New Hampshire IPM Report, 2021

NEERA meeting: April 23, 2021

Anna Wallingford (

George Hamilton, Cheryl Smith, Rachel Maccini, Jeremy Delisle, Olivia Saunders, Shyloh Favreau, Sadie McCracken, Catherine Doheny

UNH Cooperative Extension’s IPM program has historically focused on educational efforts in Specialty Crops IPM, IPM in the Community, and Public Health IPM. This year is a time of great transition in our organization as we see the retirements of critical members of our team, hire new members, and focus our attention on training the next generation of IPM practitioners. We are also taking stock of lessons learned during a dramatic shift to distance education in response to the COVID-19 pandemic.

Retirements :(

  • George Hamilton, Hillsboro County, Fruit & Vegetable Crop Production, Crop Protection, Pesticide Application Technology, Sprayer Calibration
  • Cheryl Smith, Plant Diagnostic Clinic Director, Specialty Crops Protection Specialist

Plant Diagnostic Lab

  • Experimented with video chat diagnostics in lieu of physical sample submissions
  • Hiring a new plant pathologist to head UNH-PDL

Training the Next Generation of IPM Practitioners

Distance Education

  • Webinars! So many webinars! Live and available online
  • Over-Informed on IPM podcast
  • Anecdotally, we felt that we lost contact with many of our regular clients during our shift from in-person meetings to webinars. However, we connected with many new clients using this format and many of those new clients were in what we would consider underserved audiences. This includes women, parents of young children, geographically isolated farmers, farmers with limited transportation, and farmers with day jobs.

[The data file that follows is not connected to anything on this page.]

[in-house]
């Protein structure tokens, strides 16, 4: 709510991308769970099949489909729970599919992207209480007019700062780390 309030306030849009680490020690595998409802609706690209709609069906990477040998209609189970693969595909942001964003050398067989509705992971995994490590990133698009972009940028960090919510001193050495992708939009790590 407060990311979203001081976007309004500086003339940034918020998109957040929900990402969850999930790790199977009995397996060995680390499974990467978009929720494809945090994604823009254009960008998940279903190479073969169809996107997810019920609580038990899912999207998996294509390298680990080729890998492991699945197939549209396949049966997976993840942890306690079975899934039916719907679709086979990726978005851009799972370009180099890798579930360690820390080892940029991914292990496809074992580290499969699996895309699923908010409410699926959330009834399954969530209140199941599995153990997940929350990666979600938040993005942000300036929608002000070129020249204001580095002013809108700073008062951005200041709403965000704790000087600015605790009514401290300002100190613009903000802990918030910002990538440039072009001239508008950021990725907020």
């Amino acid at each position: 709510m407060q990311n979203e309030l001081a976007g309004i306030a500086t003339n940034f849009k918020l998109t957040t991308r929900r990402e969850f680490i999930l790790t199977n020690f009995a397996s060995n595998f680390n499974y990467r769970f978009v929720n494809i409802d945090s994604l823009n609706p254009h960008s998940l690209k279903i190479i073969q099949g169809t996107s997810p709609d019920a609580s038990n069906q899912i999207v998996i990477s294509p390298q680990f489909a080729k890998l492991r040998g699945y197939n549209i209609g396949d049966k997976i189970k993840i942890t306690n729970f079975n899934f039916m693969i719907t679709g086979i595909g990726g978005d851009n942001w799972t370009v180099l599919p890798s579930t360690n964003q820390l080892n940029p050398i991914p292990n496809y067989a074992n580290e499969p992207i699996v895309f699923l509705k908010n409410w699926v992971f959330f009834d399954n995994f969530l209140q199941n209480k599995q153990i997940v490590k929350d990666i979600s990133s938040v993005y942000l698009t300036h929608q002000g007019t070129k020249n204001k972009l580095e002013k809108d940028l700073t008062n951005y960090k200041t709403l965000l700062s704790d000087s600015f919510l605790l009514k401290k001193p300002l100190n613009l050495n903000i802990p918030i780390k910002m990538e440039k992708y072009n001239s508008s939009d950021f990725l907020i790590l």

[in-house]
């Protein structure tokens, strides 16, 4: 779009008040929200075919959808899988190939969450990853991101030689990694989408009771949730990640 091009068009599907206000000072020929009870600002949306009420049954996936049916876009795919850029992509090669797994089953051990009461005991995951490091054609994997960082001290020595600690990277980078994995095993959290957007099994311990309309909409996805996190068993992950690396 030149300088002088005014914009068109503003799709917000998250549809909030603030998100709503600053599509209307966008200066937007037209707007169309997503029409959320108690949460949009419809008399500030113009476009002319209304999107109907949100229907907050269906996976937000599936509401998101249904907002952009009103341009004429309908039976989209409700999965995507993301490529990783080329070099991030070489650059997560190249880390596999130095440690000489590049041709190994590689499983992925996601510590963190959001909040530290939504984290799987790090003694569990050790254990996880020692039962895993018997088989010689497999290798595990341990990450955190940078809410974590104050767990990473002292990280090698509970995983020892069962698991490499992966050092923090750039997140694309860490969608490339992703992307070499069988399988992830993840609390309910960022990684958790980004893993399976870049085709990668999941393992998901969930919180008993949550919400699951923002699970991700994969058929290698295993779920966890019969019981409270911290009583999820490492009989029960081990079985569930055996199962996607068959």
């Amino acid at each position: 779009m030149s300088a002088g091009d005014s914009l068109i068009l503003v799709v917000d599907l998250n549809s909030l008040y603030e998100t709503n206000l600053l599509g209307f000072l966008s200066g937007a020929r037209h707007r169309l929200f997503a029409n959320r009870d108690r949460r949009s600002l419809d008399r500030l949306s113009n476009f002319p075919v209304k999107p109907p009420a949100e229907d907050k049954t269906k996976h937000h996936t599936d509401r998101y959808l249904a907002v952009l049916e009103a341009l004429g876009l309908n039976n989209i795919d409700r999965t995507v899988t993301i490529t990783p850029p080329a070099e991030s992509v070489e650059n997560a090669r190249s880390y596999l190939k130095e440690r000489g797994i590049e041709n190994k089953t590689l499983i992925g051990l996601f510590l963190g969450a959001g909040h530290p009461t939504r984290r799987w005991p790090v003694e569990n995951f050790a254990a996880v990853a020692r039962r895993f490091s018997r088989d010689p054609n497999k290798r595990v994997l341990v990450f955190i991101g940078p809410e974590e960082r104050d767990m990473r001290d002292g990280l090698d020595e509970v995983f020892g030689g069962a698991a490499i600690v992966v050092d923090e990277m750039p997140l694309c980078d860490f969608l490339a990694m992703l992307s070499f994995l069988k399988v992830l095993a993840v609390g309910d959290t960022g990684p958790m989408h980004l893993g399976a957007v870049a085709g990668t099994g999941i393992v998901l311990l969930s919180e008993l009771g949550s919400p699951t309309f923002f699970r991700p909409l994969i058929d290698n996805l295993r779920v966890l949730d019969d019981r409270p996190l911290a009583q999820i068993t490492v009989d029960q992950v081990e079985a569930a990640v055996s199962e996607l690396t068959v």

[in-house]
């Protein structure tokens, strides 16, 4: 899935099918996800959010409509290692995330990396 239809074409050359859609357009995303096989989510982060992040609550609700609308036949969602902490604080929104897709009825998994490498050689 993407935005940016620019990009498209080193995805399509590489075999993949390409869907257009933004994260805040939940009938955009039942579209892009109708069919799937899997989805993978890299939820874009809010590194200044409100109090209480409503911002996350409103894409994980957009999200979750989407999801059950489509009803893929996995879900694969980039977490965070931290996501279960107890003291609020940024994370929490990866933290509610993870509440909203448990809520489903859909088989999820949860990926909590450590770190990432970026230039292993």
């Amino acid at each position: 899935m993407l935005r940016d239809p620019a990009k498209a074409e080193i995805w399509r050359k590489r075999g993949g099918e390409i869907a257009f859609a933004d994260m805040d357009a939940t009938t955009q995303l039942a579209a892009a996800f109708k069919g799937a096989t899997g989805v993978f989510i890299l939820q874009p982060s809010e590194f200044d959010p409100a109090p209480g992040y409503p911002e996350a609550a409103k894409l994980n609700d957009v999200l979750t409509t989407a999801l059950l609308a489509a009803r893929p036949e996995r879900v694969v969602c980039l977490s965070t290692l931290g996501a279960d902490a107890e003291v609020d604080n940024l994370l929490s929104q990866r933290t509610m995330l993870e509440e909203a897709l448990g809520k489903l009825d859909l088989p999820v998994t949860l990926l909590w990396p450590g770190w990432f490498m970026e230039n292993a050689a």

• Worked with NH Division of Pesticides to deliver web-based continuing education credits for pesticide applicators

Tree Fruit IPM

  • Prepare NH orchardists for potential BMSB Outbreak
    • DIY Trapping networks identified only small regions of concern
  • Encourage the use of alternatives for Lorsban for trunk borers
    • Provide education on delivering entomopathogenic nematodes through irrigation
  • Encourage the use of NEWA weather modeling for managing tree fruit pests
    • Establishing new stations, maintaining existing stations
    • One-on-one training and web-based tutorial on how to use weather data/models for IPM decision making
  • Collaboration with NRCS & Xerces Society to encourage the adoption of Integrated Pest & Pollinator Management plans
    • On-site pollinator assessments to improve wild bee identification, identify pollinator habitat in and around orchards, inform decisions on hive rental/purchase or establishment of new pollinator habitat
    • Building a working relationship between Extension and NRCS to inform 595 programs


  • Encourage adoption of monitoring key pests of sweet corn
    • Continue monitoring networks
    • Provide education on pesticide resistance, principles of resistance management
  • Encourage adoption of monitoring and behavioral controls for key pests of cucurbit crops
    • Continue monitoring networks
    • Provide education on behavioral controls, like border row only sprays, trap cropping, attract & kill, mass trapping
  • Identify pests of extended season vegetable production. After two years of scouting tunnels and surveying growers in order to determine key pest of early season vegetable production (February – May), we have yet to find any patterns in typical pest problems other than overwintered aphids and abiotic stress caused by high humidity and extreme temperature fluctuations. There is a need for more research in this area before we can advance with our educational objectives.

Greenhouse, Nursery & Landscape

  • Conduct a needs assessment for NH’s ornamental crop IPM
    • Neonicotinoid alternative pest management strategies for several scenarios
    • Thrips resistance management a top priority

Community IPM

Public Health

  • Work with State & Non-Profit Organizations to provide education on ticks & tick-borne disease